We like the sponge method, but you could use a rag or completely cover the brown if you’re ready for a total change. I use large padded area carpets in the setting areas in the family room.

We are planning to cover it in the near future with laminate. A high-gloss finish could be attained that could look like burnished leather. The kitchen on the middle floor and the office and pantry on the bottom “basement” floor, were all covered in those rubber-backed 18″ carpet tiles. They came padded on the back of each piece and we put down black vapor barrier beforehand.

We just last week bought some more of the same flooring material for the living room.

We had to pull up some of the carpet tiles because we had a water heater leak. Could you leave a space uncovered where the stove is, maybe lay tile there?

They installed carpet right up to the edge of the hearthstone, and there are holes burned in the carpet where the embers have flown out. There were areas that wouldn’t take a stain, and proper prep didn’t help. I used more of the chocolate brown from the floor, the beige from the walls, and the off white from the ceiling.It gave a nice, finished look to the room, hid the dirt and dents in the concrete, and only cost me time and paint. My daughter and her husband put in a cement floor in a garage apt and it’s worked wonderfully!

But, like you, when we build our new home we will be pinching every penny, so will have to do with stained concrete floors at first. When a concrete floor is stained – just like a wood floor – the floor is supposed to absorb the stain and any excess that is on top is supposed to be removed. I have wondered about putting laminate over our concrete in some areas. At the same time, it was a pain in the backside to maintain.I shut off the water and mopped, but the damage was already done. By morning, my entire kitchen floor resembled the ocean, with “waves” – each about 18″ high!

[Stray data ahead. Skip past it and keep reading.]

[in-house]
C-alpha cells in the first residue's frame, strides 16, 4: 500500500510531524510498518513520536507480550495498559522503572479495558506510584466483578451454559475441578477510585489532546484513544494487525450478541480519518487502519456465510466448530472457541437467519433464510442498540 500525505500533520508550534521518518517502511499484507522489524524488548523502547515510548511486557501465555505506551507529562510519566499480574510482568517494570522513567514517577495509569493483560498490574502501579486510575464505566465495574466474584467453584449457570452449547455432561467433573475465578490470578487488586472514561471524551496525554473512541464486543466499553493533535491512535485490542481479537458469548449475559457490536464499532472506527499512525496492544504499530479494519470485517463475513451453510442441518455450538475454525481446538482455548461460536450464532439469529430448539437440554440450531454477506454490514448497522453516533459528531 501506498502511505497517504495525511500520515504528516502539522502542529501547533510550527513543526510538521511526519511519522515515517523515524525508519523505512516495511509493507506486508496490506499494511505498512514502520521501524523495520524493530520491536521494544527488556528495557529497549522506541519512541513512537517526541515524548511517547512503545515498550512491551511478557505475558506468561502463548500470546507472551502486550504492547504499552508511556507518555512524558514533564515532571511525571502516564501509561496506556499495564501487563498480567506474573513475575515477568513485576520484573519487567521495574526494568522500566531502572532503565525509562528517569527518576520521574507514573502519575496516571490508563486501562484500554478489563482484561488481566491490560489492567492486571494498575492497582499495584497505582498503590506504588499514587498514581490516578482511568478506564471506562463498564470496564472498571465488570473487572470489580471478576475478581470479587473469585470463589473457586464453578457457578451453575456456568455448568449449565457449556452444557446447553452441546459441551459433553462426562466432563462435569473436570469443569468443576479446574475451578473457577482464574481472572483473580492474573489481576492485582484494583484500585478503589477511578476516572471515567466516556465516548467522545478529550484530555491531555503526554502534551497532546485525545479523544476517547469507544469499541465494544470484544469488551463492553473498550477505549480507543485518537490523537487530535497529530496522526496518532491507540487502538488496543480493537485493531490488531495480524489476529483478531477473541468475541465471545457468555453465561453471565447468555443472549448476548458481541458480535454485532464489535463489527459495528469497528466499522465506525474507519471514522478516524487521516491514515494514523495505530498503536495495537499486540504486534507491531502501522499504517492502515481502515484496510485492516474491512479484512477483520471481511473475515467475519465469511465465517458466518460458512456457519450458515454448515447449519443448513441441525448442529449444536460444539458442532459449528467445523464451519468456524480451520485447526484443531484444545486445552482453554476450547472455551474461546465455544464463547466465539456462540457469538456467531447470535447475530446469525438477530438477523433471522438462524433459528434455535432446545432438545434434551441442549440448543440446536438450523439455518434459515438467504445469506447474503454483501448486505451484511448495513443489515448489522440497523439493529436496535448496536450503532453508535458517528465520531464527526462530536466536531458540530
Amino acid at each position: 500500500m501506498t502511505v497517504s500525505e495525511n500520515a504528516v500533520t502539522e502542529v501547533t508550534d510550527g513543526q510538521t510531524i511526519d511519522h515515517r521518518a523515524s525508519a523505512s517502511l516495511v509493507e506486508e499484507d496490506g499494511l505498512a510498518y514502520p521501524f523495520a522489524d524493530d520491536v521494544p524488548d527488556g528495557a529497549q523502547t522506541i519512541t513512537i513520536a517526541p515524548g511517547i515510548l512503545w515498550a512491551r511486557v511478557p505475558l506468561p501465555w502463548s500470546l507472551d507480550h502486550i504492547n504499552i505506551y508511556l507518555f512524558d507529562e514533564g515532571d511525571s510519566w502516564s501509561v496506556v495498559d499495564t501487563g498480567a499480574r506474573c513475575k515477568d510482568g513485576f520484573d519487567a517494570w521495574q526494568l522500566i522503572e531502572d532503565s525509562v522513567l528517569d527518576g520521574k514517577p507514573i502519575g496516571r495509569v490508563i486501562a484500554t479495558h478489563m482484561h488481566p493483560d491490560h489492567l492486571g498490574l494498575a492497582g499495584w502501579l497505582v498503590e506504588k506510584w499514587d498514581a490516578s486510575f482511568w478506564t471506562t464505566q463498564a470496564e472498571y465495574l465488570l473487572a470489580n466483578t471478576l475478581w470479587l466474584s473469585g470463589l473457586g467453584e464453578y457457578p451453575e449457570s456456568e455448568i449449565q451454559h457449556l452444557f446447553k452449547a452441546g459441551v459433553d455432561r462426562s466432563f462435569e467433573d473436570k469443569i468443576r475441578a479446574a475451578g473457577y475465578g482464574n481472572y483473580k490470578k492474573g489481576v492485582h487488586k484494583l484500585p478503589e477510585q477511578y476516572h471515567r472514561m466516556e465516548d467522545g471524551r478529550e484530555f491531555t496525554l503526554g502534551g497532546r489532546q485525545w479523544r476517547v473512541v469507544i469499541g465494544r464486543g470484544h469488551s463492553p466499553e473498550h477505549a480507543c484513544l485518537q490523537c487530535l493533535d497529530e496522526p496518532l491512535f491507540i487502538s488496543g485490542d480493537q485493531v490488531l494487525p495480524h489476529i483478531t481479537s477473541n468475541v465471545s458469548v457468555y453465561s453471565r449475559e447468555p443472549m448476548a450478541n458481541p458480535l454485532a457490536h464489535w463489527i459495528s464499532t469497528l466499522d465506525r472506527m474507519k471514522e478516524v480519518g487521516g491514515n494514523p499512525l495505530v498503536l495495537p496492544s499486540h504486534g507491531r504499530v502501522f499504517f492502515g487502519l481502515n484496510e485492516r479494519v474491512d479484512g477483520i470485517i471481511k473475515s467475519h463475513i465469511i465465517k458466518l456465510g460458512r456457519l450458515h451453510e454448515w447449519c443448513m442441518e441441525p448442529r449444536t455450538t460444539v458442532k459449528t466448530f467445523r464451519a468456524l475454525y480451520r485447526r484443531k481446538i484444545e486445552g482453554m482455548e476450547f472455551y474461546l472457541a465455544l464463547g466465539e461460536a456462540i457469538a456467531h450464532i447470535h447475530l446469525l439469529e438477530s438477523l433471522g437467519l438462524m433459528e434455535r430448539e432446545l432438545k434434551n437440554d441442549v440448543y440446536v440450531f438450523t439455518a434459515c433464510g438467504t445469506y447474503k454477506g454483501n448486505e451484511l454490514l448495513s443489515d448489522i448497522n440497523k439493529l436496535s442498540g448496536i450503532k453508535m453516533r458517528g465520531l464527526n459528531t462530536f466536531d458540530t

The only alternative would have been to remove and replace the flooring. Makes me think twice about wanting to install wood flooring. The tiles are the only one cracking, the cork and laminate are easy to clean. I would call to see if someone can sand it, acid stain it and seal it to make it hold up better.

Brown Paper Bag Flooring…Updates Holly’S Corner by hollyscorner.com

Getting started in the corner of the basement, starting to take shape. This is a section of the basement floor during the process of adding polyurethane. Skipping every other step makes it possible to still use your stairs when applying stain. Best part of the project is how easy it is – just tear strips and crumple up!

This is what it looks like right after laying the wet paper over a wood surface. This is the floor after the paper has been put down and dried.With the outer section complete, sectioning off the last bit to make the inside rectangle march the scroll. Finished dining room floor complete with decorative box around the table. The brown paper floor is a hard floor covering that you can do yourself. It is created by gluing torn/crumpled pieces of brown paper, in an overlapping pattern. I highly recommend both although they aren’t an absolute necessity. Prepare the floor by removing old flooring, sanding or any other steps required to acquire a smooth surface. On a concrete floor you will need to use straight polyurethane to glue the paper down – be sure to use a water based poly. Dip the crumpled paper ball into the glue mixture, carefully unwrap the the wrinkled paper and smooth it out on the floor. Let the floor dry, then apply stain if desired and seal the floor with several coats of polyurethane. Make sure to keep any glue drips and drops smoothed out with the rest of the floor as it dries. If you have already stained or added poly to your floor you’ll need to use poly as the glue to reapply paper. The stain doesn’t take the same way to this as it does to the white glue, but it can still be accomplished with this combo product.

You can purchase brown paper at your local hardware store too. I did use the combo product to seal and finish the floor with a darker color and that worked great. My first gallon did this section of floor plus the small room off to the left. I took just over 3 gallons to finish an estimated 600-700 sq feet. Don’t worry about imperfections of wrinkling in the paper, etc. The one on the left is a direct look down, the one on the right is a distance shot across the floor. The color variations in the paper are a natural process of the way the crumpled paper absorbs the glue and how it dries.

Quikrete 80 Lb. Commercial Grade Countertop Mix 1106 80 The Home Depot From Homedepot | Duration 1 Minutes 1 Seconds

I read many recommendations to lightly sand in between each coat for a smooth finish. Additionally, it’s flooring that will eventually be covered with area rugs and furniture. The picture on the right is this same spot, looking down, after it’s dried.

You can also see how a floor imperfection will show through your work. Paper is very thin so imperfections in the floor they’re covering will show through.